Bandwidth does become an issue if there are many requests for large amounts of data over a great distance.

The network is secure

In the connected world that we are in today, nothing is secure. Millions are being spent on protection against hacks, malware, Trojans, leaks etc. In 2013, Forbes quoted that there 30,000 hacks a day. These numbers have only increased since then.

Because most applications built today have to interface with external data or applications, they expose themselves to the vulnerabilities.

Remember that hackers breach systems not just by breaking security, but also by creating valid user credentials that a system expects. All varieties of security threats need to be evaluated. Hire security specialists if necessary.

Topology doesn’t change

A network topology is the list of nodes and the connections that make the communication possible.

Never assume that the network topology will remain the same. When developing applications, it generally means not to depend on specific nodes, network state, IP addresses, ports etc.

All networks today are heterogeneous and continually change. There are an infinite number and varieties of devices today ranging from servers to laptops to mobile devices. More users are “connected” to a network than ever before in the history of mankind.

There is one administrator

This is not an aspect to be considered while coding the software. This aspect comes into play after the application has been deployed in the network.

Today, whole departments of IT personal are assigned to maintain critical networks. An incorrect change made by one could bring down an entire deployment. A good way to help administrators is by providing them intelligent network monitoring tools to operate and maintain the network.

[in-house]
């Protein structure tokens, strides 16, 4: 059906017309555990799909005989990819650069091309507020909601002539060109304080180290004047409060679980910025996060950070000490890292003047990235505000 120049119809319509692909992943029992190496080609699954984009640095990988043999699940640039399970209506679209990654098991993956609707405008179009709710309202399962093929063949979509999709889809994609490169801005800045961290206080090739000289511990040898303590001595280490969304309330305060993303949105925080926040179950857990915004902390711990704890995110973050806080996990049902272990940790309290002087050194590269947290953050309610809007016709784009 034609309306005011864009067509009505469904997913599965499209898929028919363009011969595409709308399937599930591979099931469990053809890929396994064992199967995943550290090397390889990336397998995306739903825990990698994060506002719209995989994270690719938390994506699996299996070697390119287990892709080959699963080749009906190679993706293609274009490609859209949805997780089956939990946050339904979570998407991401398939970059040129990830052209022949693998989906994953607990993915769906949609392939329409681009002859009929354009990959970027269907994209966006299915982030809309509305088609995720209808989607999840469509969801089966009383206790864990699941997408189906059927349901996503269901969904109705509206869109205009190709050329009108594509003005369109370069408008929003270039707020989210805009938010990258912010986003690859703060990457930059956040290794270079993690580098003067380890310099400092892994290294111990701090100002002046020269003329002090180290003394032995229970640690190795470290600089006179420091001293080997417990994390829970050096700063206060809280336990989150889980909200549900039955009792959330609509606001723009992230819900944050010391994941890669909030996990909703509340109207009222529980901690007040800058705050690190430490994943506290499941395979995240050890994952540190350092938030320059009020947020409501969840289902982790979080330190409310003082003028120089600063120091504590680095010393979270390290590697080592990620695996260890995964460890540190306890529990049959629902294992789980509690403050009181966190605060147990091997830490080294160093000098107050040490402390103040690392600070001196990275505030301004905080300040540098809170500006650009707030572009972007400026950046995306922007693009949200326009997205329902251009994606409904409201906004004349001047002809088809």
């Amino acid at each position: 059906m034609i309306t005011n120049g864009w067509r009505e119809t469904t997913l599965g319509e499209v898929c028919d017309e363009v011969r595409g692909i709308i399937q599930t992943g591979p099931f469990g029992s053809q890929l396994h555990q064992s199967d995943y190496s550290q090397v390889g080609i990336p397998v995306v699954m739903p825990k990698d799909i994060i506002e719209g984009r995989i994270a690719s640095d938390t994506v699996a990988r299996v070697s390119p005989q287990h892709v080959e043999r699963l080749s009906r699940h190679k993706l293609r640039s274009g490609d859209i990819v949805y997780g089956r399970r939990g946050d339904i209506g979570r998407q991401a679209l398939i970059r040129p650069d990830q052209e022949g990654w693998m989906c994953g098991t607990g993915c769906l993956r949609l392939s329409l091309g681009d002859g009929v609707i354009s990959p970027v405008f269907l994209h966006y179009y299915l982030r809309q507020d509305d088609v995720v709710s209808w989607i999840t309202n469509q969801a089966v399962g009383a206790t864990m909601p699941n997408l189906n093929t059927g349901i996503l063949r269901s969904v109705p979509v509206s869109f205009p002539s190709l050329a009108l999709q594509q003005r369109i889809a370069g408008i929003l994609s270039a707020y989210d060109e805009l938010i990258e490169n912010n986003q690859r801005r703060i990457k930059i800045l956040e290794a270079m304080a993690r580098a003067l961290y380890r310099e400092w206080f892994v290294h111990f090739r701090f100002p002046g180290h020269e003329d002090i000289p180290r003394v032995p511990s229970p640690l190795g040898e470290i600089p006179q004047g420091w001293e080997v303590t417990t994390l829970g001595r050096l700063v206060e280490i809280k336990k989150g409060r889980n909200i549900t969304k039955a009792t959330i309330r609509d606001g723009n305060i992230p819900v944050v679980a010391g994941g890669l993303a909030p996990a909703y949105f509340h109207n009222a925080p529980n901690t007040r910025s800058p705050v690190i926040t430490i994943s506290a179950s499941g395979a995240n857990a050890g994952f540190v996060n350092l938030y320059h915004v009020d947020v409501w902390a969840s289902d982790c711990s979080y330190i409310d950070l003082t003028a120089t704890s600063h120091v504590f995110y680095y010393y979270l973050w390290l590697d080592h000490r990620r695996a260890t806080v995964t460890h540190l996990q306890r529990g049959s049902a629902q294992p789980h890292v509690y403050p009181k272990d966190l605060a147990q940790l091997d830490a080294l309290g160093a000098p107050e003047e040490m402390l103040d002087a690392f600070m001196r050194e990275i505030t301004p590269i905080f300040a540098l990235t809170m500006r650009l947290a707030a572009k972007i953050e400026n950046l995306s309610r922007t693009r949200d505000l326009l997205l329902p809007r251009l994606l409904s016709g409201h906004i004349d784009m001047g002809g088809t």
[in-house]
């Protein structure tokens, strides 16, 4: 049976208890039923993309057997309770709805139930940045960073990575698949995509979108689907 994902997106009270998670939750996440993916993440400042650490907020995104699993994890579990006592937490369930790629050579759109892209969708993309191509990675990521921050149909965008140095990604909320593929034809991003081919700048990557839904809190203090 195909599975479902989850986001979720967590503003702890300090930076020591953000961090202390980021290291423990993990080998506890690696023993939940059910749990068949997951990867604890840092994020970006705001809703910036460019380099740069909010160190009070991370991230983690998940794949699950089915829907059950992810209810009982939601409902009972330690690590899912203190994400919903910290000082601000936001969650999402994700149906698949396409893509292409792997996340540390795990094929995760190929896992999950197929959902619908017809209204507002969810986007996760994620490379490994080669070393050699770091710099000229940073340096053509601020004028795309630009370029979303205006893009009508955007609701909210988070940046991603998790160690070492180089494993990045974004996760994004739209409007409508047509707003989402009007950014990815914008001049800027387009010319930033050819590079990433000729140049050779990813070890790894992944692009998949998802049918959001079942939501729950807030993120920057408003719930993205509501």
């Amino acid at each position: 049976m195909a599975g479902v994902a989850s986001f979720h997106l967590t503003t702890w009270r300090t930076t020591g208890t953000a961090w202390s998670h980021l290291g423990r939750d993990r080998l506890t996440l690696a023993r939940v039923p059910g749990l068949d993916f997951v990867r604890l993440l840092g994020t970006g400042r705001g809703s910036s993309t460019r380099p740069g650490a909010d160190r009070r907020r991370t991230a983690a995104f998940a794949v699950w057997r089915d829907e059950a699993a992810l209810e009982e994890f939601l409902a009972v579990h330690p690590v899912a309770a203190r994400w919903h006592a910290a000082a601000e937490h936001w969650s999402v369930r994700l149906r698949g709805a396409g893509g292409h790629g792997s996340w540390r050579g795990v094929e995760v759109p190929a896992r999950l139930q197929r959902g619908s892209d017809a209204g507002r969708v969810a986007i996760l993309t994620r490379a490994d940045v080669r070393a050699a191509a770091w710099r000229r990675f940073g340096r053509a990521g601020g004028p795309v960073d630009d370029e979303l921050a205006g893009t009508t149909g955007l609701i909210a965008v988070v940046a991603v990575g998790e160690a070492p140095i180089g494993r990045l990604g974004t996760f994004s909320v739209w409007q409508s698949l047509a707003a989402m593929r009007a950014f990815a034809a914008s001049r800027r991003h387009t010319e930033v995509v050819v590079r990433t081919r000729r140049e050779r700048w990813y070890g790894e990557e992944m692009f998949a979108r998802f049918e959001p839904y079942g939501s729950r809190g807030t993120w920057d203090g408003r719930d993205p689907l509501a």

Transport cost is zero

This fallacy is about cost of maintaining a network. This includes a number of aspects such as introduction of new resources into the network, monitoring and resolving issues, maintenance of network etc.

This costs add up to be quite significant over a period of time. It is however minimized by the recent trend of using cloud based SaaS solutions.

Also remember that Tech people don’t think about costs when programming. That’s probably the last thing on their mind when they have many other challenges to handle.

The network is homogeneous

There are two ways to look at this fallacy.

  1. At the transportation level, don’t assume that the network is homogeneous. It would be fair to say that no engineer worth one’s salt would make this assumption.
  2. The second way to interpret this fallacy is at the application level. At this level, one should not assume that the application is going to work on all types of devices. This is very important today because of the amount of different types of devices.

If you are a programmer or an architect, keep these fallacies in mind, the system will be much more responsive, reliable, usable and secure. More importantly, there will be a happy customer using it!